MUSED
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Eagle Landing by Albert Rollins

Interviews


Jody Zolli

In Her Own Words

On Poetry



I think I was lucky in some ways. My parents were both teachers who loved to read. I later learned they were both gifted poets, but when I was young, I quickly understood that spending time with your nose in a book was a good idea.



One of my fatherís favorite subjects to teach was drama. He spoke once in a seminar about how, when good actors act, itís as if they walked up to a skyscraper on a city street, reached out their finger, and pointed at the top. And if you were walking down the street and noticed them doing this, you would be compelled to walk up next to them and look up as well to see what they were pointing at. The power of the actor is to generate a visceral click of shared experience, even if just for a moment. I think a good poem can do that: point at something, even something ordinary, often something uniquely human, and exhort you to look up.



For me, the writing of a poem often starts with a single thought. Sometimes itís based on an experience I had. One summer day, I saw a man using a pay phone who cradled a bottle of cream soda, and sported tattoos of tarantulas on his burly knees. From there, I tried to imagine what someone like this might be saying over the phone on an August day in downtown Portland, Maine. Sometimes reality trumps anything you can make up.



Sometimes itís not something I saw or heard, but something I felt, usually a strong emotion. The feeling, in turn, will generate a sensation, or an image in my mind: the feeling that I were drowning in a Niagara of need; the urges of physical attraction being primitive and animal; the sense that being in love is like playing a game with loaded dice; the idea that the anger I carry feels like an axe as I gently swing it back and forth in my hand.



The sensation blossoms into a phrase, and then a sentence. I follow the sensation to the next logical thought. How is my need like Niagara? How does it feel to be overwhelmed this way? What happens if this need isnít met? How can I survive without drowning in this feeling, or being swept away?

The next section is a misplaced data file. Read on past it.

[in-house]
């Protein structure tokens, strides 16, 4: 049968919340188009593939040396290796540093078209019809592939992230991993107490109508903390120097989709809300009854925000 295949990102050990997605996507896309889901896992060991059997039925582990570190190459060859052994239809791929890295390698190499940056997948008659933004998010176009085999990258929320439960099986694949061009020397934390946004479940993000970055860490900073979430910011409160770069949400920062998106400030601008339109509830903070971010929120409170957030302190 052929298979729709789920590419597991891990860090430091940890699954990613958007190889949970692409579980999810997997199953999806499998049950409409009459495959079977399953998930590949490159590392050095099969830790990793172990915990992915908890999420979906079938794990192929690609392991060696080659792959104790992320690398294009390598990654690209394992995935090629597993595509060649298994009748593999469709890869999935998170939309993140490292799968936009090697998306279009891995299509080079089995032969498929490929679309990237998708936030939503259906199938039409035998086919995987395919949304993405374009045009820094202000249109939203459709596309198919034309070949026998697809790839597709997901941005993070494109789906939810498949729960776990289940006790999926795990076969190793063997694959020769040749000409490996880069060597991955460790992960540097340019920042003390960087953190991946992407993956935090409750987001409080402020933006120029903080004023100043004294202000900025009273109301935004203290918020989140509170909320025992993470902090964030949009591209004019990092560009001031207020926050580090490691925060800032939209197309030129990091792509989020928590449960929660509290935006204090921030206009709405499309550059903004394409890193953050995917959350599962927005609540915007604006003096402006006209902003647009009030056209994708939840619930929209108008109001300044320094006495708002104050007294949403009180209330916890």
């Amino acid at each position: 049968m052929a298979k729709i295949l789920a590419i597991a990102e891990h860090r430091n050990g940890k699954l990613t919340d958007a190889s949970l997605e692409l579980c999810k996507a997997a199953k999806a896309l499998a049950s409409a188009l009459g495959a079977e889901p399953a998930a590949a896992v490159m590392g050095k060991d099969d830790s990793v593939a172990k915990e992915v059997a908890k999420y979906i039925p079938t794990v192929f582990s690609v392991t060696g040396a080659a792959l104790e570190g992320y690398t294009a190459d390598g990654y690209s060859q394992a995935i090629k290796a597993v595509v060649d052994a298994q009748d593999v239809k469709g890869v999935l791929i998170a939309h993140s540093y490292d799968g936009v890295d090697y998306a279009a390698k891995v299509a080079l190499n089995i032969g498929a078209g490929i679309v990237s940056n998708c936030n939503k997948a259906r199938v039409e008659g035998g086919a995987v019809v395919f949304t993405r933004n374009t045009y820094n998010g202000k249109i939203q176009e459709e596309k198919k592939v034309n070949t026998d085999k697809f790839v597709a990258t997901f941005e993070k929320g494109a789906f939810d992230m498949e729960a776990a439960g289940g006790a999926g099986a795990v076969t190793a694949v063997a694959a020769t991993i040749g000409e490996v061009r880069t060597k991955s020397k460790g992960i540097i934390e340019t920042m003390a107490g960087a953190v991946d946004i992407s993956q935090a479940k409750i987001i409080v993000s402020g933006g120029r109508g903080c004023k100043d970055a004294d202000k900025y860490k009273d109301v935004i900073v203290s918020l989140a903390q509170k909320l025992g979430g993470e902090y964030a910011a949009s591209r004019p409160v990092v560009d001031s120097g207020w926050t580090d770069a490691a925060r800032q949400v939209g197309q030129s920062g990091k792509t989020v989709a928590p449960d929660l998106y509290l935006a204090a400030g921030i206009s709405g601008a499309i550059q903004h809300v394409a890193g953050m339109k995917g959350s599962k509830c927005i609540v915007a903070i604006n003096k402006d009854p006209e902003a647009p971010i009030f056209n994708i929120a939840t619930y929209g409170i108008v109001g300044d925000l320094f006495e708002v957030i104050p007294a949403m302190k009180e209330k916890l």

As I reach for a way to describe the sensation, I look for words that work well together. Alliterative words, double entendres, words that emphasize the sensation Iím describing. I love unusual words, archaic words. I treasure my motherís grade-school dictionary from the 1930ís, and enjoy rifling through it looking for new words to use. So many great words have fallen out of fashion, I somehow feel itís my duty to reintroduce them to the language in hopes of their returning to even occasional use.



I take the thought I have and tease it out gently. How far will it go? Where does it lead? I use the words to paint a picture in brushstrokes, a trail of breadcrumbs that beckons to the reader. What is this sensation? Where is it going? Where will it take me?



I often try to end the poem somewhere unexpected and disproportionately satisfying. A woman hurtling down the highway, locked in the chitinous carapace of her car, seems utterly devoid of human emotion until you reach the last line of the poem, where you discover the rime of salt on the rim of her sunglasses, and conclude itís the result of her tears.



I remember looking in a book of photos from Life magazine and seeing pictures of news photographers from the 1940ís. Their cameras are huge and unwieldy, the flash attachment suddenly and dangerously bright. When I write a poem, I feel like I want to bring that type of camera right up close to the sensation to capture its immediacy forever with a blinding flash. I want to use the proximity and illumination captured in that moment to share my thoughts with the reader, to bring them into the situation.